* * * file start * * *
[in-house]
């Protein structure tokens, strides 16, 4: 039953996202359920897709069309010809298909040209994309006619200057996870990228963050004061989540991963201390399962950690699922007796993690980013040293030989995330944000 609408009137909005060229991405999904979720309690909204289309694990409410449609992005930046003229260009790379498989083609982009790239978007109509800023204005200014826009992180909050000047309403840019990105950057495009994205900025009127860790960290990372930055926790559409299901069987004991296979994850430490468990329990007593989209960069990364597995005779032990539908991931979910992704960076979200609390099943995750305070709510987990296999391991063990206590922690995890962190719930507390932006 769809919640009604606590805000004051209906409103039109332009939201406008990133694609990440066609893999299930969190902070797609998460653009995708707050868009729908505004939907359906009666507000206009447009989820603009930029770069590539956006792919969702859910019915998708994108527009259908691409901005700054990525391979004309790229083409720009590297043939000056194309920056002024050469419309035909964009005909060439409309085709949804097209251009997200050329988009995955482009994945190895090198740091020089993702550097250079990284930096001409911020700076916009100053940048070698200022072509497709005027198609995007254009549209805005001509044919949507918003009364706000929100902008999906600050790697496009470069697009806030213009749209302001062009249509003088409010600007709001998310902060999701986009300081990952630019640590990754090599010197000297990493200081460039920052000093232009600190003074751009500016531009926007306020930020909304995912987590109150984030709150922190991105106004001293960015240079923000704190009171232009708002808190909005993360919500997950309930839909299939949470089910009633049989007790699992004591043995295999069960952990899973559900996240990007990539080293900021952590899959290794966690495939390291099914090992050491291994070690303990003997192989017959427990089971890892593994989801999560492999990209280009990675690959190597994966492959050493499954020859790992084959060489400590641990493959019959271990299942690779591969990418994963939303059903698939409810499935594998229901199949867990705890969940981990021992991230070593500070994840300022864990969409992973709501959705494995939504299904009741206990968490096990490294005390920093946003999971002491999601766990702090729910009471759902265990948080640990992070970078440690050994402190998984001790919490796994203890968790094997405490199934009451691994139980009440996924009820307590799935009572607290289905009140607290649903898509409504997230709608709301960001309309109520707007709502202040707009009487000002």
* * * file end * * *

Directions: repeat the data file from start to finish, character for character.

[in-house]
């Protein structure tokens, strides 16, 4: 039953996202359920897709069309010809298909040209994309006619200057996870990228963050004061989540991963201390399962950690699922007796993690980013040293030989995330944000 609408009137909005060229991405999904979720309690909204289309694990409410449609992005930046003229260009790379498989083609982009790239978007109509800023204005200014826009992180909050000047309403840019990105950057495009994205900025009127860790960290990372930055926790559409299901069987004991296979994850430490468990329990007593989209960069990364597995005779032990539908991931979910992704960076979200609390099943995750305070709510987990296999391991063990206590922690995890962190719930507390932006 769809919640009604606590805000004051209906409103039109332009939201406008990133694609990440066609893999299930969190902070797609998460653009995708707050868009729908505004939907359906009666507000206009447009989820603009930029770069590539956006792919969702859910019915998708994108527009259908691409901005700054990525391979004309790229083409720009590297043939000056194309920056002024050469419309035909964009005909060439409309085709949804097209251009997200050329988009995955482009994945190895090198740091020089993702550097250079990284930096001409911020700076916009100053940048070698200022072509497709005027198609995007254009549209805005001509044919949507918003009364706000929100902008999906600050790697496009470069697009806030213009749209302001062009249509003088409010600007709001998310902060999701986009300081990952630019640590990754090599010197000297990493200081460039920052000093232009600190003074751009500016531009926007306020930020909304995912987590109150984030709150922190991105106004001293960015240079923000704190009171232009708002808190909005993360919500997950309930839909299939949470089910009633049989007790699992004591043995295999069960952990899973559900996240990007990539080293900021952590899959290794966690495939390291099914090992050491291994070690303990003997192989017959427990089971890892593994989801999560492999990209280009990675690959190597994966492959050493499954020859790992084959060489400590641990493959019959271990299942690779591969990418994963939303059903698939409810499935594998229901199949867990705890969940981990021992991230070593500070994840300022864990969409992973709501959705494995939504299904009741206990968490096990490294005390920093946003999971002491999601766990702090729910009471759902265990948080640990992070970078440690050994402190998984001790919490796994203890968790094997405490199934009451691994139980009440996924009820307590799935009572607290289905009140607290649903898509409504997230709608709301960001309309109520707007709502202040707009009487000002």